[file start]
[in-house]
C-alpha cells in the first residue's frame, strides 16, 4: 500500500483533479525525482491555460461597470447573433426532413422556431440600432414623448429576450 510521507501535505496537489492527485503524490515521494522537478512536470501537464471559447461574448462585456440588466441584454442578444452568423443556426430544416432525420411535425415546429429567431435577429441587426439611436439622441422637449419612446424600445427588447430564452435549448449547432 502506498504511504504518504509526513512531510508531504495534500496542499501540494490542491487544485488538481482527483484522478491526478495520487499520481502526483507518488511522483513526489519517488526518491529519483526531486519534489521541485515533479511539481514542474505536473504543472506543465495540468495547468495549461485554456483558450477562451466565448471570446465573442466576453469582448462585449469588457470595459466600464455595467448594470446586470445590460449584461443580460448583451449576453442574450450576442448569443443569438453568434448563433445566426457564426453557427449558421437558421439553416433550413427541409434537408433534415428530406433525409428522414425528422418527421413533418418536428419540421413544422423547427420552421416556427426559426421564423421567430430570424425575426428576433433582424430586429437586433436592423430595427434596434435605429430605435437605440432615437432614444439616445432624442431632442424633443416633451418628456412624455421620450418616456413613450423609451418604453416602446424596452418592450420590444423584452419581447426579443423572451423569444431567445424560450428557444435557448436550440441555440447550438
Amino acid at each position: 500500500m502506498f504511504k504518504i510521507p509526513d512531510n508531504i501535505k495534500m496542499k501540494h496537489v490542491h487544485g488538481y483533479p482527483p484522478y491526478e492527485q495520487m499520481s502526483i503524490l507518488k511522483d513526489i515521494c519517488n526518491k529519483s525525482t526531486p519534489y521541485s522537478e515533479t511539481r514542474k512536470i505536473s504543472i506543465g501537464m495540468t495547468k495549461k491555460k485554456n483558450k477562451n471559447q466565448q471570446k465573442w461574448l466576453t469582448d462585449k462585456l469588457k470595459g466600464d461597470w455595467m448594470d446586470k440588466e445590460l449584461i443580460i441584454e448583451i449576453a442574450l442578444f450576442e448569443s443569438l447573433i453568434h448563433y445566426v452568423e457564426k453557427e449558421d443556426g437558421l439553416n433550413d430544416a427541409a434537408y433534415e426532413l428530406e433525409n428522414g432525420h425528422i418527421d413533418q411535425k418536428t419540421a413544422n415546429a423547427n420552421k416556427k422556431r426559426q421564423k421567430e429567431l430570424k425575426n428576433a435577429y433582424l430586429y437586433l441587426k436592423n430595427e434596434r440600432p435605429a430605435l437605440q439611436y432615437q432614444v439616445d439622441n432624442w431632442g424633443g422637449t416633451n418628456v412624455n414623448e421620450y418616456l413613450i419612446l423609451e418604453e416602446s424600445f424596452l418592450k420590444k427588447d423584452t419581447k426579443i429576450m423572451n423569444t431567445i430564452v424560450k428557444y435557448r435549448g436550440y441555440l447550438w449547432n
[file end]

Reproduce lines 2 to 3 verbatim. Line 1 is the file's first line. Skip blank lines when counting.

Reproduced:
C-alpha cells in the first residue's frame, strides 16, 4: 500500500483533479525525482491555460461597470447573433426532413422556431440600432414623448429576450 510521507501535505496537489492527485503524490515521494522537478512536470501537464471559447461574448462585456440588466441584454442578444452568423443556426430544416432525420411535425415546429429567431435577429441587426439611436439622441422637449419612446424600445427588447430564452435549448449547432 502506498504511504504518504509526513512531510508531504495534500496542499501540494490542491487544485488538481482527483484522478491526478495520487499520481502526483507518488511522483513526489519517488526518491529519483526531486519534489521541485515533479511539481514542474505536473504543472506543465495540468495547468495549461485554456483558450477562451466565448471570446465573442466576453469582448462585449469588457470595459466600464455595467448594470446586470445590460449584461443580460448583451449576453442574450450576442448569443443569438453568434448563433445566426457564426453557427449558421437558421439553416433550413427541409434537408433534415428530406433525409428522414425528422418527421413533418418536428419540421413544422423547427420552421416556427426559426421564423421567430430570424425575426428576433433582424430586429437586433436592423430595427434596434435605429430605435437605440432615437432614444439616445432624442431632442424633443416633451418628456412624455421620450418616456413613450423609451418604453416602446424596452418592450420590444423584452419581447426579443423572451423569444431567445424560450428557444435557448436550440441555440447550438
Amino acid at each position: 500500500m502506498f504511504k504518504i510521507p509526513d512531510n508531504i501535505k495534500m496542499k501540494h496537489v490542491h487544485g488538481y483533479p482527483p484522478y491526478e492527485q495520487m499520481s502526483i503524490l507518488k511522483d513526489i515521494c519517488n526518491k529519483s525525482t526531486p519534489y521541485s522537478e515533479t511539481r514542474k512536470i505536473s504543472i506543465g501537464m495540468t495547468k495549461k491555460k485554456n483558450k477562451n471559447q466565448q471570446k465573442w461574448l466576453t469582448d462585449k462585456l469588457k470595459g466600464d461597470w455595467m448594470d446586470k440588466e445590460l449584461i443580460i441584454e448583451i449576453a442574450l442578444f450576442e448569443s443569438l447573433i453568434h448563433y445566426v452568423e457564426k453557427e449558421d443556426g437558421l439553416n433550413d430544416a427541409a434537408y433534415e426532413l428530406e433525409n428522414g432525420h425528422i418527421d413533418q411535425k418536428t419540421a413544422n415546429a423547427n420552421k416556427k422556431r426559426q421564423k421567430e429567431l430570424k425575426n428576433a435577429y433582424l430586429y437586433l441587426k436592423n430595427e434596434r440600432p435605429a430605435l437605440q439611436y432615437q432614444v439616445d439622441n432624442w431632442g424633443g422637449t416633451n418628456v412624455n414623448e421620450y418616456l413613450i419612446l423609451e418604453e416602446s424600445f424596452l418592450k420590444k427588447d423584452t419581447k426579443i429576450m423572451n423569444t431567445i430564452v424560450k428557444y435557448r435549448g436550440y441555440l447550438w449547432n